The U.S. Securities and Exchange Commission and Altaba Inc., (formerly known as Yahoo! Inc), came to a $35 million settlement over the company's alleged failure to disclose a massive data breach that was discovered in 2014 but, according to the commission, was not reported to investors until 2016.

Attorneys who work on cybersecurity matters believe this action will be far from the last of its kind—and that the SEC will continue to pursue publicly traded companies that it believes are not keeping investors informed enough.

Ed McAndrew, partner at Ballard Spahr, said that attorneys should be more careful in how they speak about cybersecurity. What got Yahoo in trouble, he said, is that the company wrote in its quarterly and annual filings "we may be at risk for future data breaches."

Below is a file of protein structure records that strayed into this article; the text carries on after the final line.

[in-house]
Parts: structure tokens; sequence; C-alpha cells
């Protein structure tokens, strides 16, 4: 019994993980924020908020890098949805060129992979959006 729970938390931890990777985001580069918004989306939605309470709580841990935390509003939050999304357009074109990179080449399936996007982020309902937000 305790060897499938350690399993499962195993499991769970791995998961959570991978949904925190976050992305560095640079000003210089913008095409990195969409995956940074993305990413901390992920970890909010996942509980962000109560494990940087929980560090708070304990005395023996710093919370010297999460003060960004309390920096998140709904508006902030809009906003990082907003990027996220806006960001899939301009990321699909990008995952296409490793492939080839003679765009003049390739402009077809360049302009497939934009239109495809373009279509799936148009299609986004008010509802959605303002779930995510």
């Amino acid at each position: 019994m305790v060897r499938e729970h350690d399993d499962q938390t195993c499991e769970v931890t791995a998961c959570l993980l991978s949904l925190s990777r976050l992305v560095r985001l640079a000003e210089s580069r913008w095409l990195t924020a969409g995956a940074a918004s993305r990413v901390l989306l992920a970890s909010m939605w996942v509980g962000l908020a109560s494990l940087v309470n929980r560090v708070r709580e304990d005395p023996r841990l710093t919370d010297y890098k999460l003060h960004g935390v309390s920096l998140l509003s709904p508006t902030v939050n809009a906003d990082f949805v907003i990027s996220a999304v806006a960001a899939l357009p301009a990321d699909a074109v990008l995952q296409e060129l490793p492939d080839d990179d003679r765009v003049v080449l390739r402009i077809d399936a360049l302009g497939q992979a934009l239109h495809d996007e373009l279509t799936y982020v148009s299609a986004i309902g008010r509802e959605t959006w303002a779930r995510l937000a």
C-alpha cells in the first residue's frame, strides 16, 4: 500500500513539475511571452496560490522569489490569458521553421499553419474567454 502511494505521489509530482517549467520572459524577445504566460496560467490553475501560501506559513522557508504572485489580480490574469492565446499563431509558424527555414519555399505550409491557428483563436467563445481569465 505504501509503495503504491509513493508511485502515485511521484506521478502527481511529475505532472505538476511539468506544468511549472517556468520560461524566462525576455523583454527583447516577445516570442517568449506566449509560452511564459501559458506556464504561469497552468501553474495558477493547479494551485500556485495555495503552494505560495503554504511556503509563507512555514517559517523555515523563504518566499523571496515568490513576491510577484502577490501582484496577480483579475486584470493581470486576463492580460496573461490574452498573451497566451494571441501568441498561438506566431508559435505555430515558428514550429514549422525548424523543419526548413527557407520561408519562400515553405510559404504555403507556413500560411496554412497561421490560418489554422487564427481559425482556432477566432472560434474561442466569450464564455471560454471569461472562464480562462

"That language is going to be problematic where there is any type of significant data breach," McAndrew said. "In-house lawyers are going to have to be much more careful that they are not misrepresenting, by omission, cyber incident history."

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